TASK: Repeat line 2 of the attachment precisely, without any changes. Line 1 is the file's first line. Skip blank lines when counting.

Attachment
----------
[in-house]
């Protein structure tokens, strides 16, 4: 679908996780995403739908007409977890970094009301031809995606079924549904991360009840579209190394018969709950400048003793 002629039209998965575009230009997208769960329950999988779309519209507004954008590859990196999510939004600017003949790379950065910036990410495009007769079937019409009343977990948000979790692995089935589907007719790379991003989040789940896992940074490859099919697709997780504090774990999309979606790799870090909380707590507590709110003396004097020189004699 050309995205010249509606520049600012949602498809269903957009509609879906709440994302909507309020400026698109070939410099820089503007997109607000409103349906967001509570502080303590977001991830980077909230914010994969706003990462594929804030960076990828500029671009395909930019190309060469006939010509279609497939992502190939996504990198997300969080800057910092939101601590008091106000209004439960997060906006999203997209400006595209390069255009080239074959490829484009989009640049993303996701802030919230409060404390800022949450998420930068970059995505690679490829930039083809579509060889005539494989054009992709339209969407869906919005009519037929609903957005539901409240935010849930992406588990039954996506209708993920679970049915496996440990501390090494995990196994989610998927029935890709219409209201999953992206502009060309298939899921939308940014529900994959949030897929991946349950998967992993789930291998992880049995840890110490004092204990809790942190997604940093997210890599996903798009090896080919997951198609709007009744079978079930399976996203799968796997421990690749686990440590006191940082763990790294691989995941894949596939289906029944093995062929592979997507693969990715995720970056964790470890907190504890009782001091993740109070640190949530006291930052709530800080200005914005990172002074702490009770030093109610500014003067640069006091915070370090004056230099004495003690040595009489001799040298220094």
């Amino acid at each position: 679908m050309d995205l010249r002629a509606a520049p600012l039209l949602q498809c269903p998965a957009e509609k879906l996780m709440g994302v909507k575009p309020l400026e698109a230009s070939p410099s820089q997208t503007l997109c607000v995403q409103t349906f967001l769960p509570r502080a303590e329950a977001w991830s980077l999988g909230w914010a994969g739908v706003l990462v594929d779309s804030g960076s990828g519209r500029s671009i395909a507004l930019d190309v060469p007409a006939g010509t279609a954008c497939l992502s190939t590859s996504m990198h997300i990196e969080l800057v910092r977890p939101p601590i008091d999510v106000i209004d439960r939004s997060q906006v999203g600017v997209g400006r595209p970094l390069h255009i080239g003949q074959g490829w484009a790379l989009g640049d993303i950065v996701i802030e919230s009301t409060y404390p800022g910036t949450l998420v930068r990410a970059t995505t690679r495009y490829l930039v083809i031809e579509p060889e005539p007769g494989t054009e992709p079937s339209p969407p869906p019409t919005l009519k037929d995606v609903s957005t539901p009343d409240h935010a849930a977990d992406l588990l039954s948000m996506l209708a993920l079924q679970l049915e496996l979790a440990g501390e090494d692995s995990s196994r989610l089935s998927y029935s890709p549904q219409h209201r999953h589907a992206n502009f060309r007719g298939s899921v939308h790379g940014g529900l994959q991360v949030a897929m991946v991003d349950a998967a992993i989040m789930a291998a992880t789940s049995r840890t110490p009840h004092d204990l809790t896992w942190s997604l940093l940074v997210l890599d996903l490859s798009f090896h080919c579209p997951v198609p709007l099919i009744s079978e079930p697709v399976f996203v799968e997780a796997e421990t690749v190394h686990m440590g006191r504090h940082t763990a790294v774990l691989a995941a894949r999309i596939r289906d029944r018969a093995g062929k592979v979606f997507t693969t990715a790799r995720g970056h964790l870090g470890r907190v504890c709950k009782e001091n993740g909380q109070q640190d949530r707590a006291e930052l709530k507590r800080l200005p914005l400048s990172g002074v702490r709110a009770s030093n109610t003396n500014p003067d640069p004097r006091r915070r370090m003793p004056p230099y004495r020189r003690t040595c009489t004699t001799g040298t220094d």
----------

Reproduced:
């Protein structure tokens, strides 16, 4: 679908996780995403739908007409977890970094009301031809995606079924549904991360009840579209190394018969709950400048003793 002629039209998965575009230009997208769960329950999988779309519209507004954008590859990196999510939004600017003949790379950065910036990410495009007769079937019409009343977990948000979790692995089935589907007719790379991003989040789940896992940074490859099919697709997780504090774990999309979606790799870090909380707590507590709110003396004097020189004699 050309995205010249509606520049600012949602498809269903957009509609879906709440994302909507309020400026698109070939410099820089503007997109607000409103349906967001509570502080303590977001991830980077909230914010994969706003990462594929804030960076990828500029671009395909930019190309060469006939010509279609497939992502190939996504990198997300969080800057910092939101601590008091106000209004439960997060906006999203997209400006595209390069255009080239074959490829484009989009640049993303996701802030919230409060404390800022949450998420930068970059995505690679490829930039083809579509060889005539494989054009992709339209969407869906919005009519037929609903957005539901409240935010849930992406588990039954996506209708993920679970049915496996440990501390090494995990196994989610998927029935890709219409209201999953992206502009060309298939899921939308940014529900994959949030897929991946349950998967992993789930291998992880049995840890110490004092204990809790942190997604940093997210890599996903798009090896080919997951198609709007009744079978079930399976996203799968796997421990690749686990440590006191940082763990790294691989995941894949596939289906029944093995062929592979997507693969990715995720970056964790470890907190504890009782001091993740109070640190949530006291930052709530800080200005914005990172002074702490009770030093109610500014003067640069006091915070370090004056230099004495003690040595009489001799040298220094």